Min-till and no-till
Learning about the impact of breaking the soil
The majority of soil breaking actions are carried out to produce a seedbed and establish a crop, although activities such as subsoiling, soil aeration and mole ploughing are carried out as remedial actions primarily for compacted soils. Weed suppression with hoes and other mechanical weeding machinery also break the soil. As we learn more about the impacts of breaking and turning over the soil, the need for such cultivations are increasingly being questioned.
More and more farmers are seeking ways of minimising their cultivations to limit this damage. Whilst groups of farmers are actively investigating methods to reduce reliance on the plough, to date most organic farms use it to control weeds, and incorporate organic matter from one crop, in preparation for the next. Despite the disruption caused by ploughing, organically farmed soils have an average of 21% more soil organic matter (SOM), so if you get the machinery and timing right, appropriate cultivation can be an important part of building healthy soils.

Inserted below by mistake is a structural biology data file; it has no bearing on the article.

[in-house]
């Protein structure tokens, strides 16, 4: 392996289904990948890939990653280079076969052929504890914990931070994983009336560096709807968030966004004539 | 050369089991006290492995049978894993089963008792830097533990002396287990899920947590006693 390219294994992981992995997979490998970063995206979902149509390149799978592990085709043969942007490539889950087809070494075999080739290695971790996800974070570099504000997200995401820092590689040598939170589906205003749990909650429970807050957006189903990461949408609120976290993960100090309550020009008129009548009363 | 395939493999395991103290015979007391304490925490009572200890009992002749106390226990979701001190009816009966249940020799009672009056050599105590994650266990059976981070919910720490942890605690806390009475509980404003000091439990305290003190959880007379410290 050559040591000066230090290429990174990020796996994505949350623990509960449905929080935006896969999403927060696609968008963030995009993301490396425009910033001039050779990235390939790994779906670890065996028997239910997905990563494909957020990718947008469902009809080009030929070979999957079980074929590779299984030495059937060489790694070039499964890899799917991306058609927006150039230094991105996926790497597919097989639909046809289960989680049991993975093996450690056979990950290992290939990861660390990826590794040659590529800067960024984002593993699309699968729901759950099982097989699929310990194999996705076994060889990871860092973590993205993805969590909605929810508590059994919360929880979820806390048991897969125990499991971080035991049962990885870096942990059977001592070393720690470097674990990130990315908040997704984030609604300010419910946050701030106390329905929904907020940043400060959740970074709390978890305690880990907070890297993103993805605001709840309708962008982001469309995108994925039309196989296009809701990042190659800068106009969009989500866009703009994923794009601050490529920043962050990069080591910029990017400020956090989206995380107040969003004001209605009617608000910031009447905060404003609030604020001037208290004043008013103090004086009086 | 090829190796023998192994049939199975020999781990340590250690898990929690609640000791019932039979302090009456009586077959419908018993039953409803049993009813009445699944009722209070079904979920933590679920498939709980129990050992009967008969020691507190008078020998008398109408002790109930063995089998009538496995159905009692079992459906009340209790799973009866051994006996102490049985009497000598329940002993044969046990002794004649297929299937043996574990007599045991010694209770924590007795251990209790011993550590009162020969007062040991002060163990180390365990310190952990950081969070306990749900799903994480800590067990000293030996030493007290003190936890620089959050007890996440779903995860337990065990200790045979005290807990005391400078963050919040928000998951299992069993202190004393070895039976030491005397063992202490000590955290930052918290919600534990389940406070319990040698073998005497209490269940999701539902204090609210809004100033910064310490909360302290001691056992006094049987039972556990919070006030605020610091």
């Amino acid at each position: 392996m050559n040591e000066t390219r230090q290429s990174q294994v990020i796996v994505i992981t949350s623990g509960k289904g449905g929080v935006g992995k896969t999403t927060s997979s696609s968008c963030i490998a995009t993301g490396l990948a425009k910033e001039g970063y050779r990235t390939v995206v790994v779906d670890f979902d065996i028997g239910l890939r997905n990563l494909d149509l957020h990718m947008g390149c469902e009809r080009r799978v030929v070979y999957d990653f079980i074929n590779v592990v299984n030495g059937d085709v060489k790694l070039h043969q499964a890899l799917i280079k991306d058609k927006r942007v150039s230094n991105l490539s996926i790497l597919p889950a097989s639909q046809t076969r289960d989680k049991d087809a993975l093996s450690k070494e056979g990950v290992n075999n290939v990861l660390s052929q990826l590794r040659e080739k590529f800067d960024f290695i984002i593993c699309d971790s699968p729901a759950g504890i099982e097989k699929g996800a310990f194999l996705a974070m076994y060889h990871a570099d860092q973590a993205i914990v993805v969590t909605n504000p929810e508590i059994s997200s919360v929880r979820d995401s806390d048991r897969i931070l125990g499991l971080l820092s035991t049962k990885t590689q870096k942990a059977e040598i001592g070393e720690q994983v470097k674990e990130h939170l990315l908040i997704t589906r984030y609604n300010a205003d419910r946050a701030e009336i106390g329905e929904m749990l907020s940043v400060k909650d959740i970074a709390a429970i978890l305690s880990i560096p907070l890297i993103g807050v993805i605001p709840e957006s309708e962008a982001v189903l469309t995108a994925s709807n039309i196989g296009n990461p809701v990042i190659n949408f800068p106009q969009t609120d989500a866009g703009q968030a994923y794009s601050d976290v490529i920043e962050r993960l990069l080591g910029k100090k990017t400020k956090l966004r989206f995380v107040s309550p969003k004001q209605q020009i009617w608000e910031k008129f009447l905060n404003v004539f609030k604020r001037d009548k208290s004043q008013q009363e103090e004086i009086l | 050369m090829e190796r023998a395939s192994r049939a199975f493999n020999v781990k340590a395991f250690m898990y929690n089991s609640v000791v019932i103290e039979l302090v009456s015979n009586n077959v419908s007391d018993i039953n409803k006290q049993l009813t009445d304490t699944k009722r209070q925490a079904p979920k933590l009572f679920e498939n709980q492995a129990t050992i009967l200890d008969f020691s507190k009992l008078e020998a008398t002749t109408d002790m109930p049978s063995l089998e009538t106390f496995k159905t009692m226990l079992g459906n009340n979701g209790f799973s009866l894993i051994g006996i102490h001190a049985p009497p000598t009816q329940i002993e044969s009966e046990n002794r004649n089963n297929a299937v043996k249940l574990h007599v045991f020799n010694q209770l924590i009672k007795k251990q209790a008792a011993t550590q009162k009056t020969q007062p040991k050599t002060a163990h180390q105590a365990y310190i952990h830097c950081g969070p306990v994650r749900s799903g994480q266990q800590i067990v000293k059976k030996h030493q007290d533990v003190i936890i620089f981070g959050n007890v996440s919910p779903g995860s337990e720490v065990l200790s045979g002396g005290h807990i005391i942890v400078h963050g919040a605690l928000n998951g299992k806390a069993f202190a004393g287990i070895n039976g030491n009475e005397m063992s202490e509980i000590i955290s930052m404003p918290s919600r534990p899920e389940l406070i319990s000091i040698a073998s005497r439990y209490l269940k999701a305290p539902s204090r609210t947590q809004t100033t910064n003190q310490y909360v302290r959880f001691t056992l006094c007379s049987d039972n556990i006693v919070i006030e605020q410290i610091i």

The damage to soils from machinery will depend on the time of year, depth of cultivation and frequency of such actions, as well as the soil type itself. Such actions turn the structure of the soil and all the SOM producing flora and fauna upside down. Repeated use of machinery can reduce SOM, as soil microorganisms become more compromised and less able to re-establish their ecosystem.
Find out more:
Short films from FABulous Farmers
- Sam Walker / Stantyway Farm, Devon / Benefits of min-till farming
- Testimonial - Clive Bailye - Minimum tillage
- Essential tips on composting, no-dig and cut flowers for budding market gardeners
Find out more about FABulous Farmers